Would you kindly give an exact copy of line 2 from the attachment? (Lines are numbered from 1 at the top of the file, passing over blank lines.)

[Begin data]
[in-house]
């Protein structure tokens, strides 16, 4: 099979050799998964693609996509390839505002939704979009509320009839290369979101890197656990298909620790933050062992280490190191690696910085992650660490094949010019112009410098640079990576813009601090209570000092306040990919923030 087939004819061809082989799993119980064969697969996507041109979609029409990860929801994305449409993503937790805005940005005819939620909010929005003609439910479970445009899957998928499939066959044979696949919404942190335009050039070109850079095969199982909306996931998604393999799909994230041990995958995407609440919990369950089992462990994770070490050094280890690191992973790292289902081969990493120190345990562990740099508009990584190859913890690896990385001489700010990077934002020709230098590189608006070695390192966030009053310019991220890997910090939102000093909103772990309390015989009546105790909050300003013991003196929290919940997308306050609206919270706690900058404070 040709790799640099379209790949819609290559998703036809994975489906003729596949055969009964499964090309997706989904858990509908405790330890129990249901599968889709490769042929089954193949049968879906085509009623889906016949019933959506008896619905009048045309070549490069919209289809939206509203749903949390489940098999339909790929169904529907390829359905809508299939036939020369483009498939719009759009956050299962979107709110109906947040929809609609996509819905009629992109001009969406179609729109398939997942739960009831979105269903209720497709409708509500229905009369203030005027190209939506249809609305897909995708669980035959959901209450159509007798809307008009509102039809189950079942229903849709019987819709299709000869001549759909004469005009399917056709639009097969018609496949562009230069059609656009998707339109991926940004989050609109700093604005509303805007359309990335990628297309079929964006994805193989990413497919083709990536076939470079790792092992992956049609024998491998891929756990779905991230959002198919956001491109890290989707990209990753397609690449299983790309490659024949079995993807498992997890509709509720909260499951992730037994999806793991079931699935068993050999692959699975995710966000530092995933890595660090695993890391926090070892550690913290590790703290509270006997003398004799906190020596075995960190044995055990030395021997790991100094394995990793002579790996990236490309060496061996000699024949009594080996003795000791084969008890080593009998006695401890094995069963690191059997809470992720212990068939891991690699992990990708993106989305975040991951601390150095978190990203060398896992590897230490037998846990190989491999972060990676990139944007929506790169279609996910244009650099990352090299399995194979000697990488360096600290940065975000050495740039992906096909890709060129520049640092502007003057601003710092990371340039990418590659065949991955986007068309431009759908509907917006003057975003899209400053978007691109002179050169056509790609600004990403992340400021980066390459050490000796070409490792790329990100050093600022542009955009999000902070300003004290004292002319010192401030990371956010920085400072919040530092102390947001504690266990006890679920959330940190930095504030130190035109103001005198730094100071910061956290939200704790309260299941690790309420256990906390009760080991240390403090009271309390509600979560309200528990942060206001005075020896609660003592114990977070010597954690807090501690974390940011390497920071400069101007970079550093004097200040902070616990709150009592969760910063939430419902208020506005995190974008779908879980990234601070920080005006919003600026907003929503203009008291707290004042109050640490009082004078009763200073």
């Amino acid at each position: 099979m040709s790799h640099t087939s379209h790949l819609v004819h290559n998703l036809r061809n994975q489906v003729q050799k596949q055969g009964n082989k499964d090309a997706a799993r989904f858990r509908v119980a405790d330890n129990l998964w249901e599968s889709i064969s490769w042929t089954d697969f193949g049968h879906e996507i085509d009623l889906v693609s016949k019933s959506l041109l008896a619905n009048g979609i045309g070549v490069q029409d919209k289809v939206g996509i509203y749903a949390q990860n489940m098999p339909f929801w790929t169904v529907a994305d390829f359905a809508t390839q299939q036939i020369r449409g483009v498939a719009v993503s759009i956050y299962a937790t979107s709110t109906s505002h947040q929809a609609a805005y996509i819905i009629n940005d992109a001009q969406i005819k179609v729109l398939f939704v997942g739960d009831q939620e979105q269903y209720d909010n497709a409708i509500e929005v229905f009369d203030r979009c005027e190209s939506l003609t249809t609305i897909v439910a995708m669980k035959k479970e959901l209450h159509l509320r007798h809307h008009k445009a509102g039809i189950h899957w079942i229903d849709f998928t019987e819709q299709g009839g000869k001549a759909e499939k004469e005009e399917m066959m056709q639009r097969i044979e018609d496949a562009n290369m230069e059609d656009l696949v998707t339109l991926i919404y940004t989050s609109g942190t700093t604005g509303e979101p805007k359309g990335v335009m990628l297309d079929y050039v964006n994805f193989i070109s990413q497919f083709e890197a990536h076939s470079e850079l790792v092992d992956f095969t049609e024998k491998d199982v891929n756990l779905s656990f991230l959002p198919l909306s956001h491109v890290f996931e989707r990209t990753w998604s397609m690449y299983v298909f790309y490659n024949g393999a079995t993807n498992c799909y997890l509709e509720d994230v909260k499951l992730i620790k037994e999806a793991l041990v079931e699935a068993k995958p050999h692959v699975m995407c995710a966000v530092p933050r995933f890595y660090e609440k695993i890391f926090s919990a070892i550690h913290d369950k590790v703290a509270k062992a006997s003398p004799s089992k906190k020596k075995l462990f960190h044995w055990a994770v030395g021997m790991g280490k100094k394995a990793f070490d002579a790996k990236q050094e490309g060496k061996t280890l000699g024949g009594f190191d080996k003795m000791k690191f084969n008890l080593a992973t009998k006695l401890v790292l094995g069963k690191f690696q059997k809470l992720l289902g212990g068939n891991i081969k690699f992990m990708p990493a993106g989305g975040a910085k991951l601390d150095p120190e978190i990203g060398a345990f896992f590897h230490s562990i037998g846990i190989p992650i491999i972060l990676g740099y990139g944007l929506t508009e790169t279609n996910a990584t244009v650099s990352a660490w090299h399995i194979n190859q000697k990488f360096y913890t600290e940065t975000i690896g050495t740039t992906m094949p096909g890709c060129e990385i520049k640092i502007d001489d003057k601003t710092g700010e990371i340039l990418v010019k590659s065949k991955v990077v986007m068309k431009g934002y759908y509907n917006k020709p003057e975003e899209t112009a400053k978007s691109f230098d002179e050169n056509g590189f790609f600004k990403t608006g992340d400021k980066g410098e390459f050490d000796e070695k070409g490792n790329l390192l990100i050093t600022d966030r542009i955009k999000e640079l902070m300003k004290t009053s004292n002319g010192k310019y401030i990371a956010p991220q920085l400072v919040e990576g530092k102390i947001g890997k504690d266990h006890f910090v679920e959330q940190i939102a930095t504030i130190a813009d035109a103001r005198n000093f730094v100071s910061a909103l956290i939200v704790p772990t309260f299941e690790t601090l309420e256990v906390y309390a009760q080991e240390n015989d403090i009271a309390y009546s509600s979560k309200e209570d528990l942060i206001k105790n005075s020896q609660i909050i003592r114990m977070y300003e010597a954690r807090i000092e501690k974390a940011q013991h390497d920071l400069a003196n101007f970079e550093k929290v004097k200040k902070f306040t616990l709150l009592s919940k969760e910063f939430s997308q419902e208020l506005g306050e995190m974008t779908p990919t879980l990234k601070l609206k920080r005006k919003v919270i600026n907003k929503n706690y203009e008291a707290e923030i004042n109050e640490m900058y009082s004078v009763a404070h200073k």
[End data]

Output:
């Protein structure tokens, strides 16, 4: 099979050799998964693609996509390839505002939704979009509320009839290369979101890197656990298909620790933050062992280490190191690696910085992650660490094949010019112009410098640079990576813009601090209570000092306040990919923030 087939004819061809082989799993119980064969697969996507041109979609029409990860929801994305449409993503937790805005940005005819939620909010929005003609439910479970445009899957998928499939066959044979696949919404942190335009050039070109850079095969199982909306996931998604393999799909994230041990995958995407609440919990369950089992462990994770070490050094280890690191992973790292289902081969990493120190345990562990740099508009990584190859913890690896990385001489700010990077934002020709230098590189608006070695390192966030009053310019991220890997910090939102000093909103772990309390015989009546105790909050300003013991003196929290919940997308306050609206919270706690900058404070 040709790799640099379209790949819609290559998703036809994975489906003729596949055969009964499964090309997706989904858990509908405790330890129990249901599968889709490769042929089954193949049968879906085509009623889906016949019933959506008896619905009048045309070549490069919209289809939206509203749903949390489940098999339909790929169904529907390829359905809508299939036939020369483009498939719009759009956050299962979107709110109906947040929809609609996509819905009629992109001009969406179609729109398939997942739960009831979105269903209720497709409708509500229905009369203030005027190209939506249809609305897909995708669980035959959901209450159509007798809307008009509102039809189950079942229903849709019987819709299709000869001549759909004469005009399917056709639009097969018609496949562009230069059609656009998707339109991926940004989050609109700093604005509303805007359309990335990628297309079929964006994805193989990413497919083709990536076939470079790792092992992956049609024998491998891929756990779905991230959002198919956001491109890290989707990209990753397609690449299983790309490659024949079995993807498992997890509709509720909260499951992730037994999806793991079931699935068993050999692959699975995710966000530092995933890595660090695993890391926090070892550690913290590790703290509270006997003398004799906190020596075995960190044995055990030395021997790991100094394995990793002579790996990236490309060496061996000699024949009594080996003795000791084969008890080593009998006695401890094995069963690191059997809470992720212990068939891991690699992990990708993106989305975040991951601390150095978190990203060398896992590897230490037998846990190989491999972060990676990139944007929506790169279609996910244009650099990352090299399995194979000697990488360096600290940065975000050495740039992906096909890709060129520049640092502007003057601003710092990371340039990418590659065949991955986007068309431009759908509907917006003057975003899209400053978007691109002179050169056509790609600004990403992340400021980066390459050490000796070409490792790329990100050093600022542009955009999000902070300003004290004292002319010192401030990371956010920085400072919040530092102390947001504690266990006890679920959330940190930095504030130190035109103001005198730094100071910061956290939200704790309260299941690790309420256990906390009760080991240390403090009271309390509600979560309200528990942060206001005075020896609660003592114990977070010597954690807090501690974390940011390497920071400069101007970079550093004097200040902070616990709150009592969760910063939430419902208020506005995190974008779908879980990234601070920080005006919003600026907003929503203009008291707290004042109050640490009082004078009763200073």